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Antarctic telescope paints a neutrino sky

Astronomers prove to be on the right track with their first map of the high-energy neutrino sky.
The AMANDA neutrino detectors are sunk more than one-and-a-half kilometers beneath the ice at this South Pole research station.
UW-Madison: Robert Morse
October 17, 2003
For the first time in an effort spanning more than fifteen years, a multinational collaboration of astronomers has constructed a detailed map of the northern sky in the ghostly, high-energy glow of neutrinos. What's more, they did it from the South Pole, with an upside-down telescope carved from Antarctic ice. The map covers the northern hemisphere and presents many possible neutrino sources.

One-and-a-half kilometers below Earth's southern ice cap, 700 blue-light-sensitive, basketball-sized beads dangle on electric cables, forming a 500-meter by 120-meter cylindrical detector array named AMANDA (Antarctic Muon and Neutrino Detector Array). Specially designed for detecting high-energy neutrinos — a brand of subatomic particles born in the most violent cosmic events such as supernovae, black hole collisions and the Big Bang — AMANDA is the brainchild of University of Wisconsin-Madison physicist Francis Halzen.

"This is the first data with a neutrino telescope with realistic discovery potential," says Halzen.

Scientists plan to augment AMANDA with 5,000 detectors in anticipation of one gargantuan ice array, to be dubbed IceCube, appropriately spanning a volume of one cubic kilometer below the ice sheet. AMANDA's latest achievement signals a strong green light for IceCube.
AMANDA neutrino sky map
This preliminary map provides a glimpse of many potential point sources of cosmic neutrinos. Because AMANDA "observes" the northern sky, only that half of the sky is mapped. Unveiled in July 2003 at a meeting of the International Astronomical Union in Sydney, Australia, the map represents an analysis of one year of AMANDA data.
AMANDA Project
"It establishes the performance of the technology," Halzen says. "And it shows that we have reached the same sensitivity as telescopes used to detect gamma rays in the same high-energy region of the electromagnetic spectrum."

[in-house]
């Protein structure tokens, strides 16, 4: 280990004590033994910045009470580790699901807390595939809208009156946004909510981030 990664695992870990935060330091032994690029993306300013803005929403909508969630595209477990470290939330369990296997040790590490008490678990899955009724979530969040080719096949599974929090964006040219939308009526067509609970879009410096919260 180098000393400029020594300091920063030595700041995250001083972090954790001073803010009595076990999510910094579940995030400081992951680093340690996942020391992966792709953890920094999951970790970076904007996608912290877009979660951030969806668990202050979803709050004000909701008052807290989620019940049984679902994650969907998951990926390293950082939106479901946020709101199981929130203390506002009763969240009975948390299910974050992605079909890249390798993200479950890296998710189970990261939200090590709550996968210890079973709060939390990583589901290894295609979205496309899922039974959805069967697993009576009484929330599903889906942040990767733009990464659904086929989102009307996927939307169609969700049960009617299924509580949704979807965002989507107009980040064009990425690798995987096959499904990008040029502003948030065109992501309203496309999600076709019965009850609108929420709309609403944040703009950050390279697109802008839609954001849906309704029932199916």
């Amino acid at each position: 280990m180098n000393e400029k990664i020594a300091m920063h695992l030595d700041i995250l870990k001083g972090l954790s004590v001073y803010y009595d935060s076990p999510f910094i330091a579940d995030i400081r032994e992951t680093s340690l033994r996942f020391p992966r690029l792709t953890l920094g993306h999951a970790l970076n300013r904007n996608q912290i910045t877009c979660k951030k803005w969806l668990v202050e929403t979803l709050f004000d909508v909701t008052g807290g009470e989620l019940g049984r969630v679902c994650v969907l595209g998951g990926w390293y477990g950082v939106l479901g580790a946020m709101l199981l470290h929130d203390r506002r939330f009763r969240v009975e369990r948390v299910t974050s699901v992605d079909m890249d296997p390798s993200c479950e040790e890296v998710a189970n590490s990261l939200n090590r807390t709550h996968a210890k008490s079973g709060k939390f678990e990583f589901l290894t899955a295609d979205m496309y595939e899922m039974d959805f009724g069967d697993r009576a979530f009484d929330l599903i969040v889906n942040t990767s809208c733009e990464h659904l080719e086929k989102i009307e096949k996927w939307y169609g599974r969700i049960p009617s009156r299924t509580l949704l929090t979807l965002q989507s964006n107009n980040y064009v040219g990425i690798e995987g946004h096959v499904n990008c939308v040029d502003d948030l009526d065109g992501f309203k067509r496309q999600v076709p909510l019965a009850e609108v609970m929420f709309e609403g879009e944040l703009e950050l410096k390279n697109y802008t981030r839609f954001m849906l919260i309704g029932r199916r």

The difficulty with mapping the sky in neutrinos is compounded by the elusive nature of these phantom particles. As neutrinos carry no charge and little, if any, mass, they pass right through just about anything — galaxy, star, planet, magnetic field, telescope mirror, or person. But this same uncooperative property of neutrinos also makes them prized, because a neutrino's energy isn't altered as it traverses the universe. If astronomers can catch a neutrino and determine where it came from, they can obtain a direct window to the very conditions that spawned it.

Each second, billions of neutrinos rip through Earth. And on relatively rare occasions, one of these interlopers will collide head-on with an Earth-bound proton or a neutron, creating a muon (heavy electron) with the same trajectory as the colliding neutrino. As supercharged muons traverse the pure subterranean Antarctic ice, they leave behind a trail of blue "Cherenkov" light. Determining where the neutrino came from becomes a matter of following the muon trail backwards.

Muons are also created by similar collisions with cosmic rays above Earth's atmosphere. And that's why telescopes like AMANDA go underground. Muons can't travel through Earth like neutrinos can. Any muons coming up through the Antarctic ice sheet must have come from neutrinos raining down on the Northern Hemisphere.

Halzen and his colleagues caution that these advances, though extraordinary, are preliminary. They plan to augment and analyze the northern neutrino map throughout the coming year to pinpoint potential neutrino sources and to test AMANDA's accuracy in preparation for the IceCube project.
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